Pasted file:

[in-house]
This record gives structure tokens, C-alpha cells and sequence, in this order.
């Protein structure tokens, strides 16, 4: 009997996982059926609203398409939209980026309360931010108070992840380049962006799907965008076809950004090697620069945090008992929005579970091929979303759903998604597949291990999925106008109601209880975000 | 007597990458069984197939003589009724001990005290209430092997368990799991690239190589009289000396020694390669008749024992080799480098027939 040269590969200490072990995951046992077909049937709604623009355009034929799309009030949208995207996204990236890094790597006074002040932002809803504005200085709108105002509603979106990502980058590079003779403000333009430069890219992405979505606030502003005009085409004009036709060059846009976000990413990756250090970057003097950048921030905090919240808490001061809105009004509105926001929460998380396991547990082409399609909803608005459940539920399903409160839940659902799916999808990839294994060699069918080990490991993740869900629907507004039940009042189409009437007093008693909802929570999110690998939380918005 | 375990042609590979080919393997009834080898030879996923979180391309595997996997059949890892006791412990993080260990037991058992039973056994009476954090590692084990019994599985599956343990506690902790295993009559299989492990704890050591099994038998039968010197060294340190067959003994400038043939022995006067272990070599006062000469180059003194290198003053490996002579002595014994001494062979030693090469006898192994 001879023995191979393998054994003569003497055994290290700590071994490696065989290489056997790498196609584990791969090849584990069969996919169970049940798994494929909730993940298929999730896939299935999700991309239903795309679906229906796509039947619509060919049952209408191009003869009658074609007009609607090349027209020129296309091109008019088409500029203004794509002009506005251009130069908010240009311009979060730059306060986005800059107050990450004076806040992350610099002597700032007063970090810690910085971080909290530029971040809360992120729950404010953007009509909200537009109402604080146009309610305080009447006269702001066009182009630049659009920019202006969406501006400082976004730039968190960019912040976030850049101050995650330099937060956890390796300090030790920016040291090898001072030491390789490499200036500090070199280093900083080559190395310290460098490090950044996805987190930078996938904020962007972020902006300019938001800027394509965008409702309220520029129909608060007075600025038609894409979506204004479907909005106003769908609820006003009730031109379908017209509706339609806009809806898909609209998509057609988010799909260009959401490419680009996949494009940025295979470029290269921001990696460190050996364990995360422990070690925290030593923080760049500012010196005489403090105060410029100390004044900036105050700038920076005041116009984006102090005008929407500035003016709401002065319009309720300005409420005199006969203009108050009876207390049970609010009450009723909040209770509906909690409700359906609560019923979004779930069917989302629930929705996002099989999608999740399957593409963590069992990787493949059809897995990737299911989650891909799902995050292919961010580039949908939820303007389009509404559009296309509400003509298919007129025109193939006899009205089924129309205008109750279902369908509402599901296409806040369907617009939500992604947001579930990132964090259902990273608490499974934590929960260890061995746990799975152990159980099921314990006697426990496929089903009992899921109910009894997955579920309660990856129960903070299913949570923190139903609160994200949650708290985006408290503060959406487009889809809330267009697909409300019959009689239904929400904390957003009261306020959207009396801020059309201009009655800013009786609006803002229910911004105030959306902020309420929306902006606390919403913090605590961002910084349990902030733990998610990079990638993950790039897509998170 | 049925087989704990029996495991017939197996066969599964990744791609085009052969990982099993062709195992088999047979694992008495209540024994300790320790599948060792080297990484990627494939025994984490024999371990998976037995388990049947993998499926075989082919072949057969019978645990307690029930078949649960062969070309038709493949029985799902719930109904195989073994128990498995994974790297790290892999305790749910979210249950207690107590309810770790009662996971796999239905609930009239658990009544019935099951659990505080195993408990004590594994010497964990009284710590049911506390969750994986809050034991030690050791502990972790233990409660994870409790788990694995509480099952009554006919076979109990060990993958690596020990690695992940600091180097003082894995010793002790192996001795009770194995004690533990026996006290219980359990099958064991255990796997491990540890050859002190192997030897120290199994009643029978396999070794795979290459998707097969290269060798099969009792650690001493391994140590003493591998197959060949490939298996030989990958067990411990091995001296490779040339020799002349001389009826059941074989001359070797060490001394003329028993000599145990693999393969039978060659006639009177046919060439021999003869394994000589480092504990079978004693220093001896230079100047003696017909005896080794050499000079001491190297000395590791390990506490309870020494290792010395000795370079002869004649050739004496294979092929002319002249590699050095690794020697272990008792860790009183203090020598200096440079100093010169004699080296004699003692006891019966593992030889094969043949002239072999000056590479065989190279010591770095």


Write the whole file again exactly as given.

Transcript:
[in-house]
This record gives structure tokens, C-alpha cells and sequence, in this order.
């Protein structure tokens, strides 16, 4: 009997996982059926609203398409939209980026309360931010108070992840380049962006799907965008076809950004090697620069945090008992929005579970091929979303759903998604597949291990999925106008109601209880975000 | 007597990458069984197939003589009724001990005290209430092997368990799991690239190589009289000396020694390669008749024992080799480098027939 040269590969200490072990995951046992077909049937709604623009355009034929799309009030949208995207996204990236890094790597006074002040932002809803504005200085709108105002509603979106990502980058590079003779403000333009430069890219992405979505606030502003005009085409004009036709060059846009976000990413990756250090970057003097950048921030905090919240808490001061809105009004509105926001929460998380396991547990082409399609909803608005459940539920399903409160839940659902799916999808990839294994060699069918080990490991993740869900629907507004039940009042189409009437007093008693909802929570999110690998939380918005 | 375990042609590979080919393997009834080898030879996923979180391309595997996997059949890892006791412990993080260990037991058992039973056994009476954090590692084990019994599985599956343990506690902790295993009559299989492990704890050591099994038998039968010197060294340190067959003994400038043939022995006067272990070599006062000469180059003194290198003053490996002579002595014994001494062979030693090469006898192994 001879023995191979393998054994003569003497055994290290700590071994490696065989290489056997790498196609584990791969090849584990069969996919169970049940798994494929909730993940298929999730896939299935999700991309239903795309679906229906796509039947619509060919049952209408191009003869009658074609007009609607090349027209020129296309091109008019088409500029203004794509002009506005251009130069908010240009311009979060730059306060986005800059107050990450004076806040992350610099002597700032007063970090810690910085971080909290530029971040809360992120729950404010953007009509909200537009109402604080146009309610305080009447006269702001066009182009630049659009920019202006969406501006400082976004730039968190960019912040976030850049101050995650330099937060956890390796300090030790920016040291090898001072030491390789490499200036500090070199280093900083080559190395310290460098490090950044996805987190930078996938904020962007972020902006300019938001800027394509965008409702309220520029129909608060007075600025038609894409979506204004479907909005106003769908609820006003009730031109379908017209509706339609806009809806898909609209998509057609988010799909260009959401490419680009996949494009940025295979470029290269921001990696460190050996364990995360422990070690925290030593923080760049500012010196005489403090105060410029100390004044900036105050700038920076005041116009984006102090005008929407500035003016709401002065319009309720300005409420005199006969203009108050009876207390049970609010009450009723909040209770509906909690409700359906609560019923979004779930069917989302629930929705996002099989999608999740399957593409963590069992990787493949059809897995990737299911989650891909799902995050292919961010580039949908939820303007389009509404559009296309509400003509298919007129025109193939006899009205089924129309205008109750279902369908509402599901296409806040369907617009939500992604947001579930990132964090259902990273608490499974934590929960260890061995746990799975152990159980099921314990006697426990496929089903009992899921109910009894997955579920309660990856129960903070299913949570923190139903609160994200949650708290985006408290503060959406487009889809809330267009697909409300019959009689239904929400904390957003009261306020959207009396801020059309201009009655800013009786609006803002229910911004105030959306902020309420929306902006606390919403913090605590961002910084349990902030733990998610990079990638993950790039897509998170 | 049925087989704990029996495991017939197996066969599964990744791609085009052969990982099993062709195992088999047979694992008495209540024994300790320790599948060792080297990484990627494939025994984490024999371990998976037995388990049947993998499926075989082919072949057969019978645990307690029930078949649960062969070309038709493949029985799902719930109904195989073994128990498995994974790297790290892999305790749910979210249950207690107590309810770790009662996971796999239905609930009239658990009544019935099951659990505080195993408990004590594994010497964990009284710590049911506390969750994986809050034991030690050791502990972790233990409660994870409790788990694995509480099952009554006919076979109990060990993958690596020990690695992940600091180097003082894995010793002790192996001795009770194995004690533990026996006290219980359990099958064991255990796997491990540890050859002190192997030897120290199994009643029978396999070794795979290459998707097969290269060798099969009792650690001493391994140590003493591998197959060949490939298996030989990958067990411990091995001296490779040339020799002349001389009826059941074989001359070797060490001394003329028993000599145990693999393969039978060659006639009177046919060439021999003869394994000589480092504990079978004693220093001896230079100047003696017909005896080794050499000079001491190297000395590791390990506490309870020494290792010395000795370079002869004649050739004496294979092929002319002249590699050095690794020697272990008792860790009183203090020598200096440079100093010169004699080296004699003692006891019966593992030889094969043949002239072999000056590479065989190279010591770095």